Gon. My lord, intreat him by no means to stay.

Glo. Alack, the night comes on, and the u bleak winds Do forely rufsle, for many miles about


There's not a bush.

Reg. O fir, to wilful men,

The injuries, that they themselves procure,

Must be their schoolmafters. Shut up your doors:

He is attended with a defperate train,

And what they may incenfe him to, being apt

To have his ear abus'd, wifdom bids fear.

Corn. Shut up your doors, my lord; 'tis a wild night. My Regan counfels well: come out o'th' ftorm.

So H. for he bath; all other editions bath.

What is in italic is not in the qu's, P. T. W. and 7.

• The qu's, P. T. W. and J. read and for but.

The qu's read good for best.

So the qu's; the rest high for bleak.

w The fo's, R. T. W. and J. read ruffle for russle.

So the qu's; the reft read fcarce for not.




SCENE I, A Heath.

A form is heard, with thunder and lightning. Enter Kent, and a Gentleman, severally.


WHAT's here, beside foul weather?

Gent. One minded like the weather, most unquietly. Kent. I know you. Where's the king?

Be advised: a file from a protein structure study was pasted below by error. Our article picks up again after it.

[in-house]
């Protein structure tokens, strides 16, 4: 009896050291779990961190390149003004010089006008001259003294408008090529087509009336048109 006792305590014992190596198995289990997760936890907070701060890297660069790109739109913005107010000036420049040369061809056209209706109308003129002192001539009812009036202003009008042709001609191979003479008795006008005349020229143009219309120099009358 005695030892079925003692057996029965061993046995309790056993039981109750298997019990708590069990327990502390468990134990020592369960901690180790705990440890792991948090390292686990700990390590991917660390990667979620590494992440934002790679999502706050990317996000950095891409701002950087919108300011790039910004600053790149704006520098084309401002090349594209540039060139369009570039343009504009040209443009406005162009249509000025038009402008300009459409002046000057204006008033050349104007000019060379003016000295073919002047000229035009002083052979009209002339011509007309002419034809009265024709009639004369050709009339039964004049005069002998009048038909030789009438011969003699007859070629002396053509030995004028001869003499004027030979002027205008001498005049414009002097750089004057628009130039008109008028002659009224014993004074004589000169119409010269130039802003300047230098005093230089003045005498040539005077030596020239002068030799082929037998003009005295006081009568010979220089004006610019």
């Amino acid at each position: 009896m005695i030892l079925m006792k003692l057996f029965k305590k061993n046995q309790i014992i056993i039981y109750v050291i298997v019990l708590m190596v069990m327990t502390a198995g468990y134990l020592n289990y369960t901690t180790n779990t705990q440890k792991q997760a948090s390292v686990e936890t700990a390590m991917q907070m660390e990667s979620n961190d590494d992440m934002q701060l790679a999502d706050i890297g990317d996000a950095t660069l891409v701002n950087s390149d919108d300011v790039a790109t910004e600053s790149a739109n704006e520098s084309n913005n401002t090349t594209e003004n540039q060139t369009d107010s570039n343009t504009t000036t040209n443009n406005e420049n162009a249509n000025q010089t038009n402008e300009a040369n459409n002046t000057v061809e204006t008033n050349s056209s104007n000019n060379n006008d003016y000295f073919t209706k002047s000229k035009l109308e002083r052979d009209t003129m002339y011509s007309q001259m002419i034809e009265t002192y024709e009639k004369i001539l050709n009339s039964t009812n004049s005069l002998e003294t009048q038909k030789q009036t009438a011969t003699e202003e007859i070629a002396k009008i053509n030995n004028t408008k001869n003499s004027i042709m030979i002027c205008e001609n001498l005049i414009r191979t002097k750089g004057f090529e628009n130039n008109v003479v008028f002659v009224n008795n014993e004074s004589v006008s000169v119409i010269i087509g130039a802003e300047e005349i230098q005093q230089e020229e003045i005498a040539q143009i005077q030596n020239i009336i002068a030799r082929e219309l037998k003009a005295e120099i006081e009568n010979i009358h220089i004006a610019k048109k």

Gent. Contending with the fretful elements;

Bids the wind blow the earth into the fea;


Or fwell the curled waters 'bove the moon,

a So the qu's; the reft read who's there, befides, &c.

The qu's read element.

< Though all the editions have main, it is very likely Shakespeare wrote moon, which is much better, because it more strongly expreffes (according to Shakespeare's custom) the confusion which Lear in his rage would have introduced into nature; befides main is ambiguous, applicable to sea or land: it is ufed of land only by feamen that I know of: the poets always underftood by this word the main fea. The effect of overflowing the land is not fo great nor fo certain confufion: the fea often does that and returns to his nfual bounds: whereas the fwelling of the waters above the moon is ontirely præternatural, and beft answers the madness of bidding the wind blow the earth into the fea. There is a strong resemblance between this passage in Shakespeare and the following of Æfchylus in hisPrometheus vindus; who talks of fwelling the fea, not above the moon, but above the very stars.